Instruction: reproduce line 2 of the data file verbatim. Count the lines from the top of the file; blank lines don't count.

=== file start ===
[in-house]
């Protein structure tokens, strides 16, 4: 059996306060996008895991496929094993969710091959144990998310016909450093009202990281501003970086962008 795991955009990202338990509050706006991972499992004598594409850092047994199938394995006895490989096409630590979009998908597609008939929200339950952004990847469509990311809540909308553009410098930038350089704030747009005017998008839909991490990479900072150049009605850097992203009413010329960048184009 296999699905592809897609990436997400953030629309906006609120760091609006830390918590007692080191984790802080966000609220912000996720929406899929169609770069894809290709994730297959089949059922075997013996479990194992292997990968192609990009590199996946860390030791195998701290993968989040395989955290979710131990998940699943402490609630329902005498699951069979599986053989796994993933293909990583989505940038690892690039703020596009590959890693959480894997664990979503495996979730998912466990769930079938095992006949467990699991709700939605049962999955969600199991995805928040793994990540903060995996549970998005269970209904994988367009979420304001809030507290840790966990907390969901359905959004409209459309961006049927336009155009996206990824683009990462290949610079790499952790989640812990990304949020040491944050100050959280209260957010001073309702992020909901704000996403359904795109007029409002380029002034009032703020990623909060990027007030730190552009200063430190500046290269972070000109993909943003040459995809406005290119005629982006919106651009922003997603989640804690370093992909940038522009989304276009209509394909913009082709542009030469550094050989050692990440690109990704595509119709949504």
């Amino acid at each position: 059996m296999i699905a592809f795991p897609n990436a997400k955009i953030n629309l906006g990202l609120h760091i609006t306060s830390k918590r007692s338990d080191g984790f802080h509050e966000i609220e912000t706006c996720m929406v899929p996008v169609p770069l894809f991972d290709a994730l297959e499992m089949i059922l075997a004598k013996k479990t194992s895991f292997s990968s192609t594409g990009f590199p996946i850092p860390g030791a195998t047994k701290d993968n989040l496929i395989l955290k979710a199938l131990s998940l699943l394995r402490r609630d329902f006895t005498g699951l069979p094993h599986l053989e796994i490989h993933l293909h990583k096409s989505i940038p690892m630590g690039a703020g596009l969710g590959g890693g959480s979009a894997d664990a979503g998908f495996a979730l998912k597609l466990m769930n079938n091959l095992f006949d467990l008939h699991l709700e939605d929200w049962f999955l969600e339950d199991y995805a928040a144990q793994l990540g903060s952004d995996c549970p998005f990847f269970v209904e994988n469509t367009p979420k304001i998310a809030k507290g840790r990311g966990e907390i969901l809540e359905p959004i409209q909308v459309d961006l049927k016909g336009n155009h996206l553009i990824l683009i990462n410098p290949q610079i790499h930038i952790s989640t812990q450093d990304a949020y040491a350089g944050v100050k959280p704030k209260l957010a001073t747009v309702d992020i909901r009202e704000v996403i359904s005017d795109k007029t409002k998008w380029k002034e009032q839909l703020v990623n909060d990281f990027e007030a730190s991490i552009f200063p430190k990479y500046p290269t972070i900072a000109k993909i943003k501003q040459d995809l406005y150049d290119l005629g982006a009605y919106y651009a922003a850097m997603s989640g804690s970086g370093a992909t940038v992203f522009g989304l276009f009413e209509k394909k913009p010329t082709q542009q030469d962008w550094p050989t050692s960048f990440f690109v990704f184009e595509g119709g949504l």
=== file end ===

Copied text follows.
């Protein structure tokens, strides 16, 4: 059996306060996008895991496929094993969710091959144990998310016909450093009202990281501003970086962008 795991955009990202338990509050706006991972499992004598594409850092047994199938394995006895490989096409630590979009998908597609008939929200339950952004990847469509990311809540909308553009410098930038350089704030747009005017998008839909991490990479900072150049009605850097992203009413010329960048184009 296999699905592809897609990436997400953030629309906006609120760091609006830390918590007692080191984790802080966000609220912000996720929406899929169609770069894809290709994730297959089949059922075997013996479990194992292997990968192609990009590199996946860390030791195998701290993968989040395989955290979710131990998940699943402490609630329902005498699951069979599986053989796994993933293909990583989505940038690892690039703020596009590959890693959480894997664990979503495996979730998912466990769930079938095992006949467990699991709700939605049962999955969600199991995805928040793994990540903060995996549970998005269970209904994988367009979420304001809030507290840790966990907390969901359905959004409209459309961006049927336009155009996206990824683009990462290949610079790499952790989640812990990304949020040491944050100050959280209260957010001073309702992020909901704000996403359904795109007029409002380029002034009032703020990623909060990027007030730190552009200063430190500046290269972070000109993909943003040459995809406005290119005629982006919106651009922003997603989640804690370093992909940038522009989304276009209509394909913009082709542009030469550094050989050692990440690109990704595509119709949504």